Wednesday, December 15, 2004

How Europe became Eurabia - Bat Yeor

How Europe Became Eurabia

How Europe Became Eurabia
By Bat Ye’or | July 27, 2004

Last Tuesday, the 25 nations of the European Union (EU) voted unanimously to support a United Nations Resolution condemning Israel’s defensive fence (ignoring that this barrier was constructed to keep jihadist murderers from entering the nation via Judea and Samaria). The EU’s craven, morally bankrupt stance was sadly consistent with Eurabian policies evident now for three decades. In fact, the EU has been completing a slow metamorphasis into the "Christian" arm of the Pan-Arab world, different in religious observation (or lack of same) but united in its views of Israel and America.

The European Community (EC), and later the EU, has been aligned with Arab policy regarding Israel and the United States since its June 1977 declaration. Disruption of the Western alliance by separating Europe from America, and the piecemeal destruction of Israel were the pillars of the Euro-Arab alliance that gave birth to Eurabia. The formation of this tactical alliance can be traced clearly to a document issued 24 years ago. Prompted by fears of Khomeini's Shi’ite theocracy in Iran, international Arab terrorism and the rise of oil prices, the EC adopted the 1980 Venice Declaration. This declaration made clear that the EC, under French leadership, had adopted Pan-Arab conditions regarding Israel without qualification, including: the 1949 armistice as Israel’s legitimate borders; Arab sovereignty over East Jerusalem; an Arab Palestinian state; the recognition of the PLO as the sole representative of the Palestinians, as well as its participation in all negotiations, and the obligation of Israel to negotiate with Arafat, exclusively; and the refusal to recognize a separate peace between Israel and any Arab country, for the resolution of the "Palestinian problem." By adopting all those conditions (which contradicted UN Resolution 242) Europeans could in turn justify their ahistorical designation of Judea and Samaria as occupied Arab land. Ultimately, the entire European effort to delegitimize and vilify Israel hinges upon this inaccurate, disingenuous formulation. In the 1970s and 80s, the Communist bloc and the burgeoning Euro-Arab alliance granted international legitimacy to the denial of Israel’s rights by the PLO. France, and to a lesser extent Germany, directed the entire European Community foreign policy in accord with Arab-Islamic sentiments. A careful reading of the Venice Declaration (1980), the Fez Islamic Conference (1980), the Amman Arab Summit (1980), and the Taif-Mecca Islamic Summit (1981) reveals the similarities between the European and Arab positions in relation to Israel. Europe’s modified wording is just a fig-leaf.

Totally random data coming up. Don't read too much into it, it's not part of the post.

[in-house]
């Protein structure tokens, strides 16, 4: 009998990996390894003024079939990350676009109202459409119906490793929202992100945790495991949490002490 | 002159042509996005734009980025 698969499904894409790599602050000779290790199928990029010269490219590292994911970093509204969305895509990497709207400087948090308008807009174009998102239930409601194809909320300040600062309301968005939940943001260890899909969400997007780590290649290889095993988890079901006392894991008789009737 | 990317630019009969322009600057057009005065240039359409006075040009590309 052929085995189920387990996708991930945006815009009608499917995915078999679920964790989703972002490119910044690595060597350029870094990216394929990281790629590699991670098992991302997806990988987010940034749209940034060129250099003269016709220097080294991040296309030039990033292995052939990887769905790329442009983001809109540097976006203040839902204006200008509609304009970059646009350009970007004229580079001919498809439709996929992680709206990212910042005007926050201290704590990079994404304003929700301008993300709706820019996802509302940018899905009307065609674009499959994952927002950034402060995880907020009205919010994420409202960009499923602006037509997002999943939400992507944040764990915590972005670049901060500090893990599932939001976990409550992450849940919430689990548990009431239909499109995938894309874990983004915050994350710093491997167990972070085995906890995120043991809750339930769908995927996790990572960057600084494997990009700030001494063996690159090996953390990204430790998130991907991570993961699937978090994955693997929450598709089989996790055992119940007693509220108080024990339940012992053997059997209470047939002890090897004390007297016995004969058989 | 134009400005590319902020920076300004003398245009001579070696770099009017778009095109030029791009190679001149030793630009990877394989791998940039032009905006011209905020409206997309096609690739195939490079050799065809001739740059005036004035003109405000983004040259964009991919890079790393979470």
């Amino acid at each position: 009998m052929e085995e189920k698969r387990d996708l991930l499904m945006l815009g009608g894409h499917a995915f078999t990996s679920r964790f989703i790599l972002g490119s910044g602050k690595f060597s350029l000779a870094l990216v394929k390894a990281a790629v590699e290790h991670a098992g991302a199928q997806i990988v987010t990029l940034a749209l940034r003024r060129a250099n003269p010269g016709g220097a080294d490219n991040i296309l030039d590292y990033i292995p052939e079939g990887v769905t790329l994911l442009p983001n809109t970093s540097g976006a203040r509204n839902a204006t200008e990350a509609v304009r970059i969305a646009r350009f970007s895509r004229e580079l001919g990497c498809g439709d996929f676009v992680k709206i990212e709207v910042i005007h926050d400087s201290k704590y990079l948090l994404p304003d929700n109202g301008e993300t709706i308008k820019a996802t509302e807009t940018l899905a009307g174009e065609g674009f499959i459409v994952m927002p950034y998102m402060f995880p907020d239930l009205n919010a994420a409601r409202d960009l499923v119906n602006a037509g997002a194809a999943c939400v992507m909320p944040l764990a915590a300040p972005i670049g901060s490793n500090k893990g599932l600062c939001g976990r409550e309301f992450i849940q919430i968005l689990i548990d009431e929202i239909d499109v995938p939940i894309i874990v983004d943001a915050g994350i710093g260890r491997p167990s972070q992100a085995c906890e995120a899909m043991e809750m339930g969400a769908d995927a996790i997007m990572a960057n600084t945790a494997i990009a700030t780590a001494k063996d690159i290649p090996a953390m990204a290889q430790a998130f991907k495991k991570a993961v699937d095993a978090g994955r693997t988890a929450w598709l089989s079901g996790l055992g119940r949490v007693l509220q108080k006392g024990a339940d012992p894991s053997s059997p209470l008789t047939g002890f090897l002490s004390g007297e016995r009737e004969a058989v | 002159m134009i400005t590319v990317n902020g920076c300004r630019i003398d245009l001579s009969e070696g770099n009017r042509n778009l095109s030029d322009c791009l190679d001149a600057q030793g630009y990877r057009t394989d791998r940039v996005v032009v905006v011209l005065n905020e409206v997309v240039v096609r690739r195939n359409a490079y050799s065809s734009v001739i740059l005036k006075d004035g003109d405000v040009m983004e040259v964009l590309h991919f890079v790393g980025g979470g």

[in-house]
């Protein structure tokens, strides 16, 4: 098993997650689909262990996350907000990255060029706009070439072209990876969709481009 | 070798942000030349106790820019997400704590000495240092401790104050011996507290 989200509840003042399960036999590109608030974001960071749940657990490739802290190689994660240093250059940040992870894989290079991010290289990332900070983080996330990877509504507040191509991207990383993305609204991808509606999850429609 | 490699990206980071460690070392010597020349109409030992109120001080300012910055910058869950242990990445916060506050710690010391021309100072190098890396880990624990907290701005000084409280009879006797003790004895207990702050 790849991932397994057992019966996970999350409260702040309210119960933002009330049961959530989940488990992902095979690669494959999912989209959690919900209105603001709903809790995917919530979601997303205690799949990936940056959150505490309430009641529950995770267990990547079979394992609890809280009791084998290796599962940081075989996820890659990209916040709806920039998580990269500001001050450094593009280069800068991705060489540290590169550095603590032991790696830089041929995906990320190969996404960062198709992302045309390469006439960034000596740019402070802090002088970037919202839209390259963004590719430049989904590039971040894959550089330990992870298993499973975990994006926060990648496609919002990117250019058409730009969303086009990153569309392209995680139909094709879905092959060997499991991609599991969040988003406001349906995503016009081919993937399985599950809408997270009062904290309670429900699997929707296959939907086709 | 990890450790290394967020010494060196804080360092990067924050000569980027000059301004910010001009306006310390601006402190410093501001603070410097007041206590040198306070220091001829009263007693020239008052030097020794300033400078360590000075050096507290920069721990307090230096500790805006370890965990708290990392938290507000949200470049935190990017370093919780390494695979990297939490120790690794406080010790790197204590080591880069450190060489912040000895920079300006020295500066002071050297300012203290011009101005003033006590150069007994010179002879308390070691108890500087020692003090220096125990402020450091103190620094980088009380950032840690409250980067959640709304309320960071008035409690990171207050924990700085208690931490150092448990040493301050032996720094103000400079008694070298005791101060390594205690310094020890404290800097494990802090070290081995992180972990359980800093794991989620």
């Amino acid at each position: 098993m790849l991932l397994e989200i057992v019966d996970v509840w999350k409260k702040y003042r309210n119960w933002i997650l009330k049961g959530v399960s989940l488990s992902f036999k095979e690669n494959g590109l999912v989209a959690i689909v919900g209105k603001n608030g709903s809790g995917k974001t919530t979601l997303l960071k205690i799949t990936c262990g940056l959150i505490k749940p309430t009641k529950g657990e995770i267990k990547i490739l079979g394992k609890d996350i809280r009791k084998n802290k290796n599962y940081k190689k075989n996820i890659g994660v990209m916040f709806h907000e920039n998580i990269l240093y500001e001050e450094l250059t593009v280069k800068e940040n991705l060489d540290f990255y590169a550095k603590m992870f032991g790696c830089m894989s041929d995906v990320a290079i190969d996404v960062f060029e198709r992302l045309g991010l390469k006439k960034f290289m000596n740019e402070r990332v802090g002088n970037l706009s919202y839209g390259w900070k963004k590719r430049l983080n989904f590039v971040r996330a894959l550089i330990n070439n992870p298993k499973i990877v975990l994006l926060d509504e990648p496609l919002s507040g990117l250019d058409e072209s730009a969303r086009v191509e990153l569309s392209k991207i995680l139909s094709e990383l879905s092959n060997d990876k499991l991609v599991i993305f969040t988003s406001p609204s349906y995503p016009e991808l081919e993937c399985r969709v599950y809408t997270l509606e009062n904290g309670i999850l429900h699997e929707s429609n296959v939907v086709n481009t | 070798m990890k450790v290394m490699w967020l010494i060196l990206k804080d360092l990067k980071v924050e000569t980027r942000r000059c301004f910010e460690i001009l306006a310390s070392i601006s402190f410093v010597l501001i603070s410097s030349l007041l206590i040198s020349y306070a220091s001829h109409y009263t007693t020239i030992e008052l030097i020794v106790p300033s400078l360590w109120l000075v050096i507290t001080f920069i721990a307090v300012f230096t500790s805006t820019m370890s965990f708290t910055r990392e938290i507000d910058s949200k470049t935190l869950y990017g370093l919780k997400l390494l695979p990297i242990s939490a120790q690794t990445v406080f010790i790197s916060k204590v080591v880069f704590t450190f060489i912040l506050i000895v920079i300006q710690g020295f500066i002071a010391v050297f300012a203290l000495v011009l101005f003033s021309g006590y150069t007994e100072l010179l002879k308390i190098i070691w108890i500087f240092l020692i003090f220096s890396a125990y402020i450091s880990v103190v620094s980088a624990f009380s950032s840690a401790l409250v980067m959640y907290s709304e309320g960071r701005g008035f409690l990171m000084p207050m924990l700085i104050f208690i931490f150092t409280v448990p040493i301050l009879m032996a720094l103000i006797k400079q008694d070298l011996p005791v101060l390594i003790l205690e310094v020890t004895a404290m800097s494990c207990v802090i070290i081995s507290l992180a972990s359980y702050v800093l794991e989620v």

This subterfuge allows the EU to pose as a “neutral” agent between Israel and the Arab world and to retain a role in the peace-for-terrorists-process. At the Durban circus in September 2001, European representatives tried in vain to conceal the anti-American and anti-Semitic animus that permeates Eurabian policies, most visibly through the collusion of Eurabian and Arab NGOs. And again, during the recently completed International Court of Justice proceedings in The Hague, Eurabian judges employed similar tactics but joined their colleagues from the Muslim world in finding Israel’s anti-terrorist barrier “illegal” (and thus denying the Jewish state its legal right to self-defense).

Beyond a fleeting awareness, the overwhelming majority of Europeans and Americans do not understand the new Eurabian entity, which only the first step in a steady progression toward its Arabization and Islamization. Europe has evolved from a Judeo-Christian civilization, with important post-Enlightenment/secular elements, to a "civilization of dhimmitude," i.e., Eurabia: a secular-Muslim transitional society with its traditional Judeo-Christian mores rapidly disappearing.

How Europe Became Eurabia

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